And regarding a 14 character passphrase, given that there are 26 letters on your keyboard, each has upper and lowercase, plus 10 numbers, then there's a bunch of other symbols, you've got maybe 80 possible choices for each of the 14 characters. Guessing by chance (brute force) leaves your problem as "80 choose 14" which has more than 10^15 possibilities. Love to see that get cracked...social engineering is way cheaper. :)
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Postby fgordon » 23 Jun 2010, 07:09

I hope ZFS will implement crypt soon, though this seems to be an "endless" project - this is the only disadvantage for me of having "raid" inside of zfs you cannot have a crypt layer between the software raid and the filesystem.....

Hehe but then.... a perfect system would be boring too :D
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Postby graudeejs » 23 Jun 2010, 08:08

big_girl wrote:And regarding a 14 character passphrase, given that there are 26 letters on your keyboard, each has upper and lowercase, plus 10 numbers, then there's a bunch of other symbols, you've got maybe 80 possible choices for each of the 14 characters. Guessing by chance (brute force) leaves your problem as "80 choose 14" which has more than 10^15 possibilities. Love to see that get cracked...social engineering is way cheaper. :)


http://news.electricalchemy.net/2009/10/cracking-passwords-in-cloud.html
and dont miss the next page: http://news.electricalchemy.net/2009/10/password-cracking-in-cloud-part-5.html
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Postby mix_room » 23 Jun 2010, 11:11

big_girl wrote:I'm hesitant to use encrypted USB keys just b/c it adds another point of failure to what is supposed to be a failsafe ZFS array if you lose your keys (I'm not willing to keep 5 USB sticks around just in case).

Print it out and place it in a sufficiently secure location. You will have the same problem with your passphrase aswell, forget that and you are screwed.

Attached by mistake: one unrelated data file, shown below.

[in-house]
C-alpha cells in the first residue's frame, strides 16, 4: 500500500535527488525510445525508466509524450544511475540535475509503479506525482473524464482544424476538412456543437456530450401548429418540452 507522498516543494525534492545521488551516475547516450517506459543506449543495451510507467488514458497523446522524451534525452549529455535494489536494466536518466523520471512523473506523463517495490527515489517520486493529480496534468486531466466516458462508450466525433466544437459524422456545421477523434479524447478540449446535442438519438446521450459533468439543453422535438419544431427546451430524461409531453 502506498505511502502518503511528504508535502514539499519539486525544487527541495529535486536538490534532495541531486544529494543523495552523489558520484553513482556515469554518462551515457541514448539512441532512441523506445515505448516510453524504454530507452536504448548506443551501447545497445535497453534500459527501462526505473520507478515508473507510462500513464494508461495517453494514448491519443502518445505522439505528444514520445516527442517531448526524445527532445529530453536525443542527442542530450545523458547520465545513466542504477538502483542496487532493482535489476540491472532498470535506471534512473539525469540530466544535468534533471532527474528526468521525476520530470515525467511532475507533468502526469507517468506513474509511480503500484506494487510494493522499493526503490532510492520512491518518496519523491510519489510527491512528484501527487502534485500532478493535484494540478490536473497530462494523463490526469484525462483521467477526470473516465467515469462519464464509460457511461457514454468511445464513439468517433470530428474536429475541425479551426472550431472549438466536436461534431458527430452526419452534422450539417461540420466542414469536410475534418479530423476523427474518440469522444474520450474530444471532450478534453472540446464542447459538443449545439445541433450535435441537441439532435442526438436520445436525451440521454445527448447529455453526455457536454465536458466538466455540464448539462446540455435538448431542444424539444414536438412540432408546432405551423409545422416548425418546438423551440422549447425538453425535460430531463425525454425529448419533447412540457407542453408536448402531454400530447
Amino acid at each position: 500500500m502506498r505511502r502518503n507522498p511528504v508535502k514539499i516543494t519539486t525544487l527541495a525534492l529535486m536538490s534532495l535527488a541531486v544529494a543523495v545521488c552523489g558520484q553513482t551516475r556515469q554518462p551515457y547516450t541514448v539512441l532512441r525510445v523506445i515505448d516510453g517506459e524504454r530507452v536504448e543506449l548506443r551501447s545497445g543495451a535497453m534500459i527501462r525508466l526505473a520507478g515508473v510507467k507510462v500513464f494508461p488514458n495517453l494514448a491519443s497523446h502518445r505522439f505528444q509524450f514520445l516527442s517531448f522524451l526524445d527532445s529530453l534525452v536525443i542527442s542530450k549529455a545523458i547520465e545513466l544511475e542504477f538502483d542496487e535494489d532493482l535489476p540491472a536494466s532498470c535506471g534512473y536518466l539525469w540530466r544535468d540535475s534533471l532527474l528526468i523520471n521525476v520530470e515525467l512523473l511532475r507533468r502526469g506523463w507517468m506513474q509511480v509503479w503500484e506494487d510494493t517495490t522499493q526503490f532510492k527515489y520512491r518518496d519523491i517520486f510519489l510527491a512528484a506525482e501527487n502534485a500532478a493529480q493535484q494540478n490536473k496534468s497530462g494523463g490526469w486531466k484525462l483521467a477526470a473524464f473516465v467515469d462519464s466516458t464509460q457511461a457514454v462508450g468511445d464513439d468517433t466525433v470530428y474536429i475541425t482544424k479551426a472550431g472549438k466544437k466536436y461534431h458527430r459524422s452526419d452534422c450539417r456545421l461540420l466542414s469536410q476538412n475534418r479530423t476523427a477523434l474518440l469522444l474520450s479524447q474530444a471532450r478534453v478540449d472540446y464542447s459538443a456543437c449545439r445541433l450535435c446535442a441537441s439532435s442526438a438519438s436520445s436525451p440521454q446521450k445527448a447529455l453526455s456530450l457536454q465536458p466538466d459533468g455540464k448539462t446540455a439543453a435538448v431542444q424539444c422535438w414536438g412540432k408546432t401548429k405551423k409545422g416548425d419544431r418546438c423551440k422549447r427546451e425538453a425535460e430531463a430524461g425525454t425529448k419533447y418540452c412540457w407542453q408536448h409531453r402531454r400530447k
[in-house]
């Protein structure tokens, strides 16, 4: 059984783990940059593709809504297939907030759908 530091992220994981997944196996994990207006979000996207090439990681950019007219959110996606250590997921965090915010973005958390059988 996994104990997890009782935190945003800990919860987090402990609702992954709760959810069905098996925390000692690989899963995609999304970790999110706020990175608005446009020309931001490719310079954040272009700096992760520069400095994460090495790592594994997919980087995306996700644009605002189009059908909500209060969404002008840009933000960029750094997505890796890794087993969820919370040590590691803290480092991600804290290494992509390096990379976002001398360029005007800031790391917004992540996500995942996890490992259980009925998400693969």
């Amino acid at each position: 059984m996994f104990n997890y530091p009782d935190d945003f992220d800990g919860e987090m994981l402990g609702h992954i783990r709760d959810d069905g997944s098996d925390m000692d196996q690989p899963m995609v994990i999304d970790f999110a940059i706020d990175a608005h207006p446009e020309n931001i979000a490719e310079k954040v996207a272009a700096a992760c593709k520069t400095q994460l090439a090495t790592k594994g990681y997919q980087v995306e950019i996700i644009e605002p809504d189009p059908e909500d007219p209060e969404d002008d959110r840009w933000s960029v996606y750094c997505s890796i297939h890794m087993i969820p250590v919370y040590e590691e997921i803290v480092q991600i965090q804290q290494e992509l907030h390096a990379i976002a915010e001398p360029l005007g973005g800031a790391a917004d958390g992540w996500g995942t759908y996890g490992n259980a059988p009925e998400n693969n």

social engineering is way cheaper. :)

http://xkcd.com/538/
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Postby fgordon » 23 Jun 2010, 15:45

You can brute force short passwords and you can do this quite fast with a cloud, but you never will be able to brute force long passwords - as energy is the limitation and energy is limited, because matter is limited in our universe and every command a cpu executes will always need at least a tiny amnount of energy.

Even if you had trillions^trillions^trillions of cpus - you will never be able to brute force a long password it`s impossible - at least in our universe.

You can hope the algorithm is not perfect or try dictionary attacks - that`s all there is.
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Postby big_girl » 23 Jun 2010, 15:53

I agree, ZFS crypto will likely not become a reality in time for it to be worthwhile, plus geli + ZFS works fine in my hands, so why not work with what is free & available and help it survive & improve.

killasmurf, great, great article - thanks. My favorite quote -- "In this case the hypothetical threshold between doable and not worth it falls at the 11 character password boundary." It's helpful to know how a few characters will improve your security -- if you up your password from 14 to 20 chars, the time to exhaustively search will increase by at least 1,000 fold (3 orders of magnitude). I know amazon and various other groups have clouds, but there's no way to increase the cloud by a factor of 1,000...you just have to wait longer. :)

People should be aware of these things and use longer passwords that are NOT comprised of dictionary words. Even keeping grammatical rules for nonsense words (e.g. a 'q' is always followed by a 'u') will make it a *ton* easier to brute force a password.. that's one limitation of the simulations in that article - the people who are really doing this have heuristic dictionaries & rules that will DRAMATICALLY reduce search time in the case of a non-random password. Hence your best bet is to make them to use brute force by having a truly random key.

The question still remains -- does repeating a password or key for multiple devices (even if I had an encrypted /home directory and maybe a usb removable disk, both sharing a password) make it easier for someone to learn the key?